Open Access. Powered by Scholars. Published by Universities.®

Law Commons

Open Access. Powered by Scholars. Published by Universities.®

Articles 1 - 13 of 13

Full-Text Articles in Law

Is China A “Rule-By-Law” Regime?, Kwai Hang Ng May 2019

Is China A “Rule-By-Law” Regime?, Kwai Hang Ng

Buffalo Law Review

No abstract provided.


What’S The Point Of The Rule Of Law?, Martin Krygier May 2019

What’S The Point Of The Rule Of Law?, Martin Krygier

Buffalo Law Review

No abstract provided.


On The Place Of Judge-Made Law In A Government Of Laws, Matthew J. Steilen Nov 2016

On The Place Of Judge-Made Law In A Government Of Laws, Matthew J. Steilen

Journal Articles

This essay explores a constitutional account of the elevation of the judiciary in American states following the Revolution. The core of the account is a connection between two fundamental concepts in Anglo-American constitutional thinking, discretion and a government of laws. In the periods examined here, arbitrary discretion tended to be associated with alien power and heteronomy, while bounded discretion was associated with self-rule. The formal, solemn, forensic, and public character of proceedings in courts of law suggested to some that judge-made law (a product of judicial discretion under these proceedings) did not express simply the will of the judge or …


Africa And The Rule Of Law, Makau Wa Mutua Jul 2016

Africa And The Rule Of Law, Makau Wa Mutua

Journal Articles

The rule of law is often seen as a panacea for ensuring a successful, fair and modern democracy which enables sustainable development. However, as Makau Mutua highlights, this is not the case. Using the example of African states, he describes how no African country has truly thrown off the shackles of colonial rule and emerged as a truly just nation state – even though many have the rule of law at the heart of their constitutions. This, he argues, is because the Western concept of the rule of law cannot be simply transplanted to Africa. The concept must be adapted …


Toward A Fundamental Right To Evade Law? Protecting The Rule Of Unequal Racial And Economic Power In Shelby County And State Farm, Martha T. Mccluskey Jan 2015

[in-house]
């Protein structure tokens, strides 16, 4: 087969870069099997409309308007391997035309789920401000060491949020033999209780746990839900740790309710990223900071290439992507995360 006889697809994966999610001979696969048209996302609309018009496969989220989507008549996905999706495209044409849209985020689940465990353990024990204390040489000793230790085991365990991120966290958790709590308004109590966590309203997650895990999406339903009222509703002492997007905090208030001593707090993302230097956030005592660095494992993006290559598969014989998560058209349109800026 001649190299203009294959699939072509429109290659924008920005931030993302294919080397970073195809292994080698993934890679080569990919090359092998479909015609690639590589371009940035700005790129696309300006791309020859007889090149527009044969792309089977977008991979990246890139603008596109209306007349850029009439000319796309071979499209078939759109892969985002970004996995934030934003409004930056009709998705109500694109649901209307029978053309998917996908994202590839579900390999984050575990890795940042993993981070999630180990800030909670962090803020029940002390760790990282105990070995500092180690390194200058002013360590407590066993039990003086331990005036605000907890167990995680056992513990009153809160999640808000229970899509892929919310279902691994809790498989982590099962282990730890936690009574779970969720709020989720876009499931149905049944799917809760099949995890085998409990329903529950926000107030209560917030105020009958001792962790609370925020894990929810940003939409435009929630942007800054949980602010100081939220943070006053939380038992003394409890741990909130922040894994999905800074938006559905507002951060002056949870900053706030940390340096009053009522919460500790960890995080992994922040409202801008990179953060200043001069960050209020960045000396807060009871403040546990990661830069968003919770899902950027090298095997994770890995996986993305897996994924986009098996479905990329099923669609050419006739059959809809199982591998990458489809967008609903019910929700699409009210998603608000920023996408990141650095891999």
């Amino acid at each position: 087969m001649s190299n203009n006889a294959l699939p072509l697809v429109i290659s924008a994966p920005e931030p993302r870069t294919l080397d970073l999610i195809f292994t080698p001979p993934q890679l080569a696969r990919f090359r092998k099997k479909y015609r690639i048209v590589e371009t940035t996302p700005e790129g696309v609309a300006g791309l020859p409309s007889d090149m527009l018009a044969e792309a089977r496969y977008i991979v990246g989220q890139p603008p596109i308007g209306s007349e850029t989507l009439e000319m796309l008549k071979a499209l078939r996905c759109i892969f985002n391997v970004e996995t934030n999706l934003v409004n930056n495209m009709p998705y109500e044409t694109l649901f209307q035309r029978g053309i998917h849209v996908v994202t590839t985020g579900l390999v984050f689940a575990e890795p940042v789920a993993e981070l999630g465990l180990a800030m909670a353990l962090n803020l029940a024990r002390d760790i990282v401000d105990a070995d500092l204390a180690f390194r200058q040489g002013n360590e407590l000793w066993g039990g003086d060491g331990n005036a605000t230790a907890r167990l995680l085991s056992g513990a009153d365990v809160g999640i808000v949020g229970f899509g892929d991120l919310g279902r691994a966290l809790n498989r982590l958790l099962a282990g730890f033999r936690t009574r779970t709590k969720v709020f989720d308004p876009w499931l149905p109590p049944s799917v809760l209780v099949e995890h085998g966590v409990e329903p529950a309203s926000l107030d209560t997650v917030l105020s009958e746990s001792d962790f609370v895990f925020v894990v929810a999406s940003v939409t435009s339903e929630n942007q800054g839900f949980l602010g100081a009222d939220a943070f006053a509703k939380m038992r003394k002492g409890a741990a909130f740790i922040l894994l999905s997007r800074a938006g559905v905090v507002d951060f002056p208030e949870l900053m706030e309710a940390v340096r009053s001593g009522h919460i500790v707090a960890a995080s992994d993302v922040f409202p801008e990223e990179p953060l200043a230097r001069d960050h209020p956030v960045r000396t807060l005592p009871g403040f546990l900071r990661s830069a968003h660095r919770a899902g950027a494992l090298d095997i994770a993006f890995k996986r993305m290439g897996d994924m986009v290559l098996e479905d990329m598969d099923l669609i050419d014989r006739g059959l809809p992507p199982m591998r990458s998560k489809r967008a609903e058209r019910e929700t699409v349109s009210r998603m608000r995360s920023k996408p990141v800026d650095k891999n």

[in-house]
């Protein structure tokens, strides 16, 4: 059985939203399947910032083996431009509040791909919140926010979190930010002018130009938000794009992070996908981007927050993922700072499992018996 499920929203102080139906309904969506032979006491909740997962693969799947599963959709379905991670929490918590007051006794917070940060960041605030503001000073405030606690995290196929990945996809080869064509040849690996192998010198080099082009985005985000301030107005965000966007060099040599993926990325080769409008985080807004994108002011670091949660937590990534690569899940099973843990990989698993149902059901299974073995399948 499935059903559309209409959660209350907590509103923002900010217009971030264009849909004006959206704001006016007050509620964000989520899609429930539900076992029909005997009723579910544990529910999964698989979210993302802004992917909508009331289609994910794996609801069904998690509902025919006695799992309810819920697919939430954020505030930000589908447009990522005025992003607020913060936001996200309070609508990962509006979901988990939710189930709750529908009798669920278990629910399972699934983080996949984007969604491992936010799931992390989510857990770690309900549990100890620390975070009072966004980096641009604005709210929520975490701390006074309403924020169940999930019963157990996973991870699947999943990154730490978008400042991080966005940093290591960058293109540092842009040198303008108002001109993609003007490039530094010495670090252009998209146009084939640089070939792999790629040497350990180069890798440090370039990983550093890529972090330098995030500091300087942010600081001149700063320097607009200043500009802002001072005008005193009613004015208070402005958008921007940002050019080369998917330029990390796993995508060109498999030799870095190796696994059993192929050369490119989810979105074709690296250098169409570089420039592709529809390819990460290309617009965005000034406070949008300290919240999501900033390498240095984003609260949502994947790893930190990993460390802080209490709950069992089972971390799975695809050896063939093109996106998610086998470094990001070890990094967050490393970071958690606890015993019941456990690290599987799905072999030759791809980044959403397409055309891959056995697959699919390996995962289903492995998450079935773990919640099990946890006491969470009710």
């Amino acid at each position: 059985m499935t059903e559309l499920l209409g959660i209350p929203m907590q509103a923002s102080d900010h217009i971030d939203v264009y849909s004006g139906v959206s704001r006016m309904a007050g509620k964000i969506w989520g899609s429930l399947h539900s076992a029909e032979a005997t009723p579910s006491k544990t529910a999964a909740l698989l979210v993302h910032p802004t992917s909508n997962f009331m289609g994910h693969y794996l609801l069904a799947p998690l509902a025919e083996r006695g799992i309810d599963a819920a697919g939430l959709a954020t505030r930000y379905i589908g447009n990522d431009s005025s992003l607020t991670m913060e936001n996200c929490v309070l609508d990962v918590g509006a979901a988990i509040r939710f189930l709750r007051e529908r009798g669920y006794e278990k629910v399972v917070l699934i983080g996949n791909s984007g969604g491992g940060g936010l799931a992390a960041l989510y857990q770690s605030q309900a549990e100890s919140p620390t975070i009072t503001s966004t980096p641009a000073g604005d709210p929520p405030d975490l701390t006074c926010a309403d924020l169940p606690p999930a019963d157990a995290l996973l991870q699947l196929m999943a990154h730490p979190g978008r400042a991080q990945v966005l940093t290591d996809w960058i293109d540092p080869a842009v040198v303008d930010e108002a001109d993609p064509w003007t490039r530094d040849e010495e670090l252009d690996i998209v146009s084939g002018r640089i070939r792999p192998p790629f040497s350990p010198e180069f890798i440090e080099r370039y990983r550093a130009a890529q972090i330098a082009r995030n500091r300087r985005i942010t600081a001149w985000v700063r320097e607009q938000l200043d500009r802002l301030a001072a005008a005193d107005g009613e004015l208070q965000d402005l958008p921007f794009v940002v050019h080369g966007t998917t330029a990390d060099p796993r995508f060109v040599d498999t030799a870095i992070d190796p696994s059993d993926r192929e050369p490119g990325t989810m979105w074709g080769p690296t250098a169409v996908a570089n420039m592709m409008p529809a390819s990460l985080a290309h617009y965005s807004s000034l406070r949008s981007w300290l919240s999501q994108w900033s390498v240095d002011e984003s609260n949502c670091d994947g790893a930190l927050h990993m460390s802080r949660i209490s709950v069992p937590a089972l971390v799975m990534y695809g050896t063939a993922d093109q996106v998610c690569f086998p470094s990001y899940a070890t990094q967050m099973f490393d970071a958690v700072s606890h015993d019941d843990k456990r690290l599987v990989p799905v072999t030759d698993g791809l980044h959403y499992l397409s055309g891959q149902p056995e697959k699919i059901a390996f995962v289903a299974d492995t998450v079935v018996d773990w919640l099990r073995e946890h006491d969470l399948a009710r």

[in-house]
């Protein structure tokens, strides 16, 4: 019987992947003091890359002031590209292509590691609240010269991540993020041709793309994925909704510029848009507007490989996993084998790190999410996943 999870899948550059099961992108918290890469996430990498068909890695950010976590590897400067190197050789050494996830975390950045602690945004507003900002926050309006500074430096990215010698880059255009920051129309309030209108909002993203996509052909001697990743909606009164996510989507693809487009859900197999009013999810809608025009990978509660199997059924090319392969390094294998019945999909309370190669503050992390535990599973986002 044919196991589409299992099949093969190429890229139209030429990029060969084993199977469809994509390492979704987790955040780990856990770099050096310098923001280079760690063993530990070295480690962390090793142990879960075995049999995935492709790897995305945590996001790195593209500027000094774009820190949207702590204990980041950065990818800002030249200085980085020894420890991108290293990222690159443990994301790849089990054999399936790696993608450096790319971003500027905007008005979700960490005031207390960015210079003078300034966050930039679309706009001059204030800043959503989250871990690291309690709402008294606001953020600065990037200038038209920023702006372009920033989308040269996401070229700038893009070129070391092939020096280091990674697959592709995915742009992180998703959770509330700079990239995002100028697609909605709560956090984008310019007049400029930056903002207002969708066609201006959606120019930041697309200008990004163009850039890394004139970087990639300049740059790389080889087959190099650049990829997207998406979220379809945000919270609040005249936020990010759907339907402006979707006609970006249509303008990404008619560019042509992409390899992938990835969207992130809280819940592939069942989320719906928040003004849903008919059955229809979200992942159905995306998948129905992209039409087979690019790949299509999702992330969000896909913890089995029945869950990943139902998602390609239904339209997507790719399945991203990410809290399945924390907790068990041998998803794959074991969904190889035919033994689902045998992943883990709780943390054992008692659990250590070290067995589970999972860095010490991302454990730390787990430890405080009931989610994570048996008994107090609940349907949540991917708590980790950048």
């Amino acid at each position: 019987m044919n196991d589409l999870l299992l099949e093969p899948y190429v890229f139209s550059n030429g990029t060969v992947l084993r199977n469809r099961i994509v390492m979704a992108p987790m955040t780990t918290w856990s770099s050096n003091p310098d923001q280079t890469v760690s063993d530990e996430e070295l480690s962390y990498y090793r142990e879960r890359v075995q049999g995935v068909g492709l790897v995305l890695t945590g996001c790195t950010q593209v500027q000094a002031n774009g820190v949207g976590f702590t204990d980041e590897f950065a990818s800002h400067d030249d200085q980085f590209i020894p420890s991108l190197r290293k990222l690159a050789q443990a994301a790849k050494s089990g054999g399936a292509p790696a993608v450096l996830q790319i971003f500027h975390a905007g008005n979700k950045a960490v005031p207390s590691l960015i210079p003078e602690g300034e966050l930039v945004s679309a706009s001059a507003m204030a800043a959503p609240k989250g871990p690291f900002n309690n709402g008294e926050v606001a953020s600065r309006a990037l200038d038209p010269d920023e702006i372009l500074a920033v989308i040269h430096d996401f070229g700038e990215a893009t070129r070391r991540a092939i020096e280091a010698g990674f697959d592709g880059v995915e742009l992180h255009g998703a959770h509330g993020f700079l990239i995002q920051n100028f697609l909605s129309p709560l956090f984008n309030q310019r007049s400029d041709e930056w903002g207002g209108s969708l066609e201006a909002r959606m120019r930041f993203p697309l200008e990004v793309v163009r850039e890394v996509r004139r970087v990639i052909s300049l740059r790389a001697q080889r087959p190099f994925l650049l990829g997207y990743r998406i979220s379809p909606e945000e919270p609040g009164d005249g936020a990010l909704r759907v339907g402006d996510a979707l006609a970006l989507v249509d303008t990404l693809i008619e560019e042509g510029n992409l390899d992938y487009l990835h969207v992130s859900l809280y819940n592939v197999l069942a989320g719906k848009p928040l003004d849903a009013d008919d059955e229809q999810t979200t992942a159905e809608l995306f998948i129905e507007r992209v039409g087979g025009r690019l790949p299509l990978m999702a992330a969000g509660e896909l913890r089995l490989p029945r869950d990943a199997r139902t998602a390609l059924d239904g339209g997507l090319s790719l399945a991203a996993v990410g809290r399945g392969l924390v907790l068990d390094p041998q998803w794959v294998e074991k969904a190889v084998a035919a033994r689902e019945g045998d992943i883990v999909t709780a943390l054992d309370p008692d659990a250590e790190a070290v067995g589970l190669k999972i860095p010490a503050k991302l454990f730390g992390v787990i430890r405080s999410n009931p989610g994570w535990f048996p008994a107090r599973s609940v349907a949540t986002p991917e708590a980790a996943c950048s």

Toward A Fundamental Right To Evade Law? Protecting The Rule Of Unequal Racial And Economic Power In Shelby County And State Farm, Martha T. Mccluskey

Journal Articles

To rationalize its ruling on voting rights, Shelby County, Alabama v. Holder develops a constitutional vision of passivity in the face of institutionalized power to violate the law. This essay compares Shelby County to State Farm Mutual Automobile v. Campbell, a 2003 Supreme Court ruling involving a different subject area, state punitive damage awards. In both, the Court asserts newly articulated judicial power to override other branches, not to protect human rights, but rather to expand institutionalized immunity from those rights. On the surface, the Court’s rejection of state sovereignty in State Farm (protecting multistate corporations from high punitive damages) …


Norm Supercompliance And The Status Of Soft Law, Brian Sheppard Aug 2014

Norm Supercompliance And The Status Of Soft Law, Brian Sheppard

Buffalo Law Review

No abstract provided.


What Is The Rule Of Law Good For? Democracy, Development And The Rule Of Law In Classical Athens, Federica Carugati Jan 2014

What Is The Rule Of Law Good For? Democracy, Development And The Rule Of Law In Classical Athens, Federica Carugati

Buffalo Law Review

No abstract provided.


The Rule Of Law And The Politics Of Fear: Human Rights In The Twenty-First Century, Irene Zubaida Khan Sep 2008

The Rule Of Law And The Politics Of Fear: Human Rights In The Twenty-First Century, Irene Zubaida Khan

Buffalo Human Rights Law Review

No abstract provided.


Migrant Children, Compulsory Education And The Rule Of Law In China, Brian Holland Sep 2008

Migrant Children, Compulsory Education And The Rule Of Law In China, Brian Holland

Buffalo Human Rights Law Review

No abstract provided.


But Pierre, If We Can't Think Normatively, What Are We To Do?, John Henry Schlegel Apr 2003

But Pierre, If We Can't Think Normatively, What Are We To Do?, John Henry Schlegel

Journal Articles

No abstract provided.


Justice Under Siege: The Rule Of Law And Judicial Subservience In Kenya, Makau Wa Mutua Feb 2001

Justice Under Siege: The Rule Of Law And Judicial Subservience In Kenya, Makau Wa Mutua

Journal Articles

The piece examines the tortured history of the judiciary in Kenya and concludes that various governments have deliberately robbed judges of judicial independence. As such, the judiciary has become part and parcel of the culture of impunity and corruption. This was particularly under the one party state, although nothing really changed with the introduction of a more open political system. The article argues that judicial subservience is one of the major reasons that state despotism continues to go unchallenged. It concludes by underlining the critical role that the judiciary has to play in a democratic polity.


On The Early History Of Lower Federal Courts, Judges And The Rule Of Law (Review Of Two Titles), Alfred S. Konefsky Mar 1981

On The Early History Of Lower Federal Courts, Judges And The Rule Of Law (Review Of Two Titles), Alfred S. Konefsky

Book Reviews

Review of Kermit L. Hall, The Politics of Justice: Lower Federal Judicial Selection and the Second Party System and Mary K. Bonsteel Tachau, Federal Courts in the Early Republic: Kentucky 1789-1816.


Law As Rule And Principle By Theodore M. Benditt, D. M. Patterson Jan 1979

Law As Rule And Principle By Theodore M. Benditt, D. M. Patterson

Buffalo Law Review

No abstract provided.